In Slate, 3 legal ethicists claim The White House and John Roberts "violated federal law on the disqualification of judges".
Federal law deems public trust in the courts so critical that it requires judges to step aside if their "impartiality might reasonably be questioned," even if the judge is completely impartial as a matter of fact. As Justice John Paul Stevens wrote in a 1988 Supreme Court opinion, "the very purpose of [this law] is to promote confidence in the judiciary by avoiding even the appearance of impropriety whenever possible."So, maybe Supreme Court nominee Roberts shouldn't have heard and considered arguments in Hamdan v. Rumsfeld while he was being courted by the White House about the high court vacancy. Needless to say, Roberts ruled in Bush's favor.
Roberts' vote was not a mere add-on. His vote was decisive on a key question of presidential power that now confronts the nation. Although all three judges reached the same bottom line in the case, they were divided on whether the Geneva Conventions grant basic human rights to prisoners like Hamdan who don't qualify for other Geneva protections. The lower court had held that some provisions do. Judge Roberts and a second judge rejected that view. The third judge said Geneva did apply, but found it premature to resolve the issues it raised. Hamdan has since asked the Supreme Court to hear the case.Sure, he probably would have done the same thing no matter what. But you have to wonder--did that case come up in the myriad of interviews conducted around that time, before it was decided? Was the White House using Hamdan as a part of the interview process? Is there any question that, had Roberts indicated a problem with the President's argument in that case, he would have been passed over?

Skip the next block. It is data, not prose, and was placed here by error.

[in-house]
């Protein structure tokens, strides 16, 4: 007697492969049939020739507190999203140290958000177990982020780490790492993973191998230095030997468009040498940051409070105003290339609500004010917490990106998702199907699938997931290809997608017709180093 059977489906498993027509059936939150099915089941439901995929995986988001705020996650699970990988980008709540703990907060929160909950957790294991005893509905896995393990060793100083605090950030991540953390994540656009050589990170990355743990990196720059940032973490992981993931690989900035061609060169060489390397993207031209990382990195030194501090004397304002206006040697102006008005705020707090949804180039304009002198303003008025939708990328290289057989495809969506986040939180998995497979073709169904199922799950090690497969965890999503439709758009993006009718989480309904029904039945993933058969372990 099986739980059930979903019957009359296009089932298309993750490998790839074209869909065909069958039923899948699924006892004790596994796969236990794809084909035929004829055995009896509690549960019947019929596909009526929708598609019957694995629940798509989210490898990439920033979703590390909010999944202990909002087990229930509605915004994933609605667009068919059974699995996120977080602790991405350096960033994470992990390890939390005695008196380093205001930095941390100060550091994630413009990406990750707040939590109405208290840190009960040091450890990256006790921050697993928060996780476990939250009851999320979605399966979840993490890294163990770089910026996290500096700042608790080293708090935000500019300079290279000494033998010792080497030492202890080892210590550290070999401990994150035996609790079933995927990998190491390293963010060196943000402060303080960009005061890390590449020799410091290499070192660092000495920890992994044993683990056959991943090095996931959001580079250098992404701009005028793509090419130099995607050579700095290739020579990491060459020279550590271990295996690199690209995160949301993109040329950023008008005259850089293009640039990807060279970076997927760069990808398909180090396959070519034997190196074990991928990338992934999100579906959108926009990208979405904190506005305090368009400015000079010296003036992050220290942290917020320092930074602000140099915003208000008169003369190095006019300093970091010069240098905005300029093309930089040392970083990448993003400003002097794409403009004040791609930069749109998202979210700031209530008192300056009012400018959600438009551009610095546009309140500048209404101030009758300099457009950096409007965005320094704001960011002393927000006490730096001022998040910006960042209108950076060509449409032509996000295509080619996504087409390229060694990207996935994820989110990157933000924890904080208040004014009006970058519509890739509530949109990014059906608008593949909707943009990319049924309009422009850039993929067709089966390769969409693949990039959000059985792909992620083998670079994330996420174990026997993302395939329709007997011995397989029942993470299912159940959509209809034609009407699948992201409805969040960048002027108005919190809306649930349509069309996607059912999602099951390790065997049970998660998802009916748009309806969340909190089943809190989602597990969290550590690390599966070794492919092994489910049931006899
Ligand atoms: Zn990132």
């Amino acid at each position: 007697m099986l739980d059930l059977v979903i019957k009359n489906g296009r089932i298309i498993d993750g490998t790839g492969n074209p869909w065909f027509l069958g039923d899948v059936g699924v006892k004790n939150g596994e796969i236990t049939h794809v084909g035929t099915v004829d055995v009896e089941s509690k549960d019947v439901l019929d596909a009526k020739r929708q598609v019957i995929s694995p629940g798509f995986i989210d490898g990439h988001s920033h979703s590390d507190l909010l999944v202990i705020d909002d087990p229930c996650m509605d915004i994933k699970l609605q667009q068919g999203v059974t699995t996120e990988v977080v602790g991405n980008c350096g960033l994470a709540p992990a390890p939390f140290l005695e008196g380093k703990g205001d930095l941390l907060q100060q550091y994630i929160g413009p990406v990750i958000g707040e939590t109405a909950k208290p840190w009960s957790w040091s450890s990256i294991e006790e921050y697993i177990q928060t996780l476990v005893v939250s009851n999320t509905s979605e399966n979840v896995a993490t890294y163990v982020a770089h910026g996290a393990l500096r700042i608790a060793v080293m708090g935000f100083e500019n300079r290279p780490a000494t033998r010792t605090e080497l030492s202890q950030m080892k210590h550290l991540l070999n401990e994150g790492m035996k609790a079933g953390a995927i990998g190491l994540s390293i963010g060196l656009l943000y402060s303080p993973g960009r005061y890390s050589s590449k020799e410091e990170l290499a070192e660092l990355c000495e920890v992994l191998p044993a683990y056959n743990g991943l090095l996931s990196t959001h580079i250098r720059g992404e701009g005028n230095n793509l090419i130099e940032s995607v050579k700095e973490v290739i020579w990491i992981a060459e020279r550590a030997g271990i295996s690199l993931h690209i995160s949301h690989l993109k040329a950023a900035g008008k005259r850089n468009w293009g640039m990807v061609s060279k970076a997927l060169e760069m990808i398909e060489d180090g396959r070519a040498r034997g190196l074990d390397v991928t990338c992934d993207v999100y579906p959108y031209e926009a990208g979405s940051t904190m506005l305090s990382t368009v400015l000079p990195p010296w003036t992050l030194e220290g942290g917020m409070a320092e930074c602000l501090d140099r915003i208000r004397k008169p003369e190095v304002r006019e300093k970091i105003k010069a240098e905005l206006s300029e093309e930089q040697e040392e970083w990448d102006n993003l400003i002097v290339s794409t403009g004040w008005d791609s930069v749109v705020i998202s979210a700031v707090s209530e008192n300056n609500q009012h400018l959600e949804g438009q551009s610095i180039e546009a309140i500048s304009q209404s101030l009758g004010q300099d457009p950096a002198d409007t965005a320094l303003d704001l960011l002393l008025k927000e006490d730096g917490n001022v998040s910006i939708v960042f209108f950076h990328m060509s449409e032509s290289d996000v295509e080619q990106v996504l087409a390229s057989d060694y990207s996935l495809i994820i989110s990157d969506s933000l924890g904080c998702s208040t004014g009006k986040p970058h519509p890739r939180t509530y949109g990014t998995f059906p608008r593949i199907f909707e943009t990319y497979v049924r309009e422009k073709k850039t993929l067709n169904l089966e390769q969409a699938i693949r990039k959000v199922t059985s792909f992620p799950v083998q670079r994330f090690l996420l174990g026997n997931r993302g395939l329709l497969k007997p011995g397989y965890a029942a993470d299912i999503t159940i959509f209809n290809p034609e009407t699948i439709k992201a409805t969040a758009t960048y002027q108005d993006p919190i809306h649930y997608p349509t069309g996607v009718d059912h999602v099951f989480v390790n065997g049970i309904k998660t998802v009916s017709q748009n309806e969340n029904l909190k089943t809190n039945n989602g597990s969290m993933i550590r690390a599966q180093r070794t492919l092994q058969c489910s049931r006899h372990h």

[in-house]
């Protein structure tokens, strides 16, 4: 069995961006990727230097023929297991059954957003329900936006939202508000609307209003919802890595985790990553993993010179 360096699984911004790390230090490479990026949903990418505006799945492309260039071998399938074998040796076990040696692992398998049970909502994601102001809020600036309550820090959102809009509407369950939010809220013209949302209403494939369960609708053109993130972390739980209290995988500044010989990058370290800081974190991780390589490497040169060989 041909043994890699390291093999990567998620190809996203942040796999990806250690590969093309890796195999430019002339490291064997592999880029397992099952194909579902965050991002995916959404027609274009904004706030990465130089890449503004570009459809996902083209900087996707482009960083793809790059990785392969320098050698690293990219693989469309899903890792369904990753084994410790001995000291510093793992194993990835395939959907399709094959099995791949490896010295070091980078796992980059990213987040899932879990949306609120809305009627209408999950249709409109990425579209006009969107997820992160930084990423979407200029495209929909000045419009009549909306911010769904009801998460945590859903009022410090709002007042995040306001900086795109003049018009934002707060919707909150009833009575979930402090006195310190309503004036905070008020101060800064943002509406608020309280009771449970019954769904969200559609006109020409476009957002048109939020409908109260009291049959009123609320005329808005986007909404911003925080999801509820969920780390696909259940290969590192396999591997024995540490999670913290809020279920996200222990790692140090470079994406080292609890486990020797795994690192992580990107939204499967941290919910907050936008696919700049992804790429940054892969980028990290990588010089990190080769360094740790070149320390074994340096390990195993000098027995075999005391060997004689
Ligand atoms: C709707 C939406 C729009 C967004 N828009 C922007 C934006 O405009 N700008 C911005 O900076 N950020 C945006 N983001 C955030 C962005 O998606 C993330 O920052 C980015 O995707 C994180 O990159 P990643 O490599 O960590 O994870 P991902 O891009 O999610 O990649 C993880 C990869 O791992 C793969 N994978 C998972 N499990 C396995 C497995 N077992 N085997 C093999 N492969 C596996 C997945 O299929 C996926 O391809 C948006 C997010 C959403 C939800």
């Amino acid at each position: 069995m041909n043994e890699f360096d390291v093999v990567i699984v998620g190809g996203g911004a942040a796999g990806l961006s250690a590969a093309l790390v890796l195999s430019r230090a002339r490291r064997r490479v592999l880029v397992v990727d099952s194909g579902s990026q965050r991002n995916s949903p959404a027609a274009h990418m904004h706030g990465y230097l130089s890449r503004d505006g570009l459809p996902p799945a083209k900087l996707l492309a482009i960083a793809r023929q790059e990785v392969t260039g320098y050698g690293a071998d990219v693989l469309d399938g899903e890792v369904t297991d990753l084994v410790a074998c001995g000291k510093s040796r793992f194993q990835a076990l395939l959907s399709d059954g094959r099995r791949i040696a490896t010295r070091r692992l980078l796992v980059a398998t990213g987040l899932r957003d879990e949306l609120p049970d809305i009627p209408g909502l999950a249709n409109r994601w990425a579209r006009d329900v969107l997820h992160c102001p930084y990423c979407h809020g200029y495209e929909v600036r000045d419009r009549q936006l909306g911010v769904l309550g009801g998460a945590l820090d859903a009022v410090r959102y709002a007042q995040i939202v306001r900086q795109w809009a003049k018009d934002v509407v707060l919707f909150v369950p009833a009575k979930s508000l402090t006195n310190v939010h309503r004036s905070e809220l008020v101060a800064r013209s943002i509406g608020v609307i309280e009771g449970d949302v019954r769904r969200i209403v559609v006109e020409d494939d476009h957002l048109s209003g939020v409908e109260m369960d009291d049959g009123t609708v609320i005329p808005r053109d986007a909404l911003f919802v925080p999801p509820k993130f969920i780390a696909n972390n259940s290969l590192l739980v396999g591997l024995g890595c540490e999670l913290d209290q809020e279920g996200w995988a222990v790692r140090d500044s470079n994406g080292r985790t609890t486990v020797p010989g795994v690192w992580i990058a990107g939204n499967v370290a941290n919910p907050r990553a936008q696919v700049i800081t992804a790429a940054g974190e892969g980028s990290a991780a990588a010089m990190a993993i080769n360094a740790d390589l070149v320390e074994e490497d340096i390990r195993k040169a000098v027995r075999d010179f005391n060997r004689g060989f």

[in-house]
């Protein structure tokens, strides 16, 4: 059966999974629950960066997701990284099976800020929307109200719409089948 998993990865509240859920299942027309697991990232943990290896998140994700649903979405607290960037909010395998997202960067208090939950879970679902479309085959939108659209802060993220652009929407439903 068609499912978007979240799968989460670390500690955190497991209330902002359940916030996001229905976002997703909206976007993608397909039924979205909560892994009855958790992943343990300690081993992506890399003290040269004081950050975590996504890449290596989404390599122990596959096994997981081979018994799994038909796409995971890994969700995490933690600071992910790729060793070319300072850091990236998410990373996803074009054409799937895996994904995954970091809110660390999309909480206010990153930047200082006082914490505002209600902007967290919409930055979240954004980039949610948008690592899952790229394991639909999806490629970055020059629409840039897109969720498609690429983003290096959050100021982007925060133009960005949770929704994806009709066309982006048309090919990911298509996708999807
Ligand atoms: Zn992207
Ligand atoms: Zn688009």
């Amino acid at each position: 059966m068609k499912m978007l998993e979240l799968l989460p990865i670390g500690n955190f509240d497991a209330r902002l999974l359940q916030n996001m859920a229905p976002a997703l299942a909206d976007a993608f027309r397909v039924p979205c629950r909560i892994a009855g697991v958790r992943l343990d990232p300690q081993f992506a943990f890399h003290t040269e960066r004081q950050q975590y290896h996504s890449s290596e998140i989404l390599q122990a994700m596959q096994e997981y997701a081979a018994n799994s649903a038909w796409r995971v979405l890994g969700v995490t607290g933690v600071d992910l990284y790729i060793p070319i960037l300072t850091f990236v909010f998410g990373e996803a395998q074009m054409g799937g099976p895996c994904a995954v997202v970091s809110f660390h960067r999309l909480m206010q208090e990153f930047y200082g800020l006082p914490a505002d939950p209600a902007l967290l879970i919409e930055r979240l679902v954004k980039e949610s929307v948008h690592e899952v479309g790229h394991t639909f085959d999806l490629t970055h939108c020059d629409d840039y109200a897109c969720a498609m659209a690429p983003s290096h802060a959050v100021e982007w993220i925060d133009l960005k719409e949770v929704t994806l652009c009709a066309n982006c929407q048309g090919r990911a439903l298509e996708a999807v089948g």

Roberts did not have to sit out every case involving the government, no matter how routine, while he was being interviewed for the Supreme Court position. The government litigates too many cases for that to make any sense. But Hamdan was not merely suing the government. He was suing the president, who had authorized the military commissions and who had personally designated Hamdan for a commission trial, explaining that "there is reason to believe that [Hamdan] was … involved in terrorism."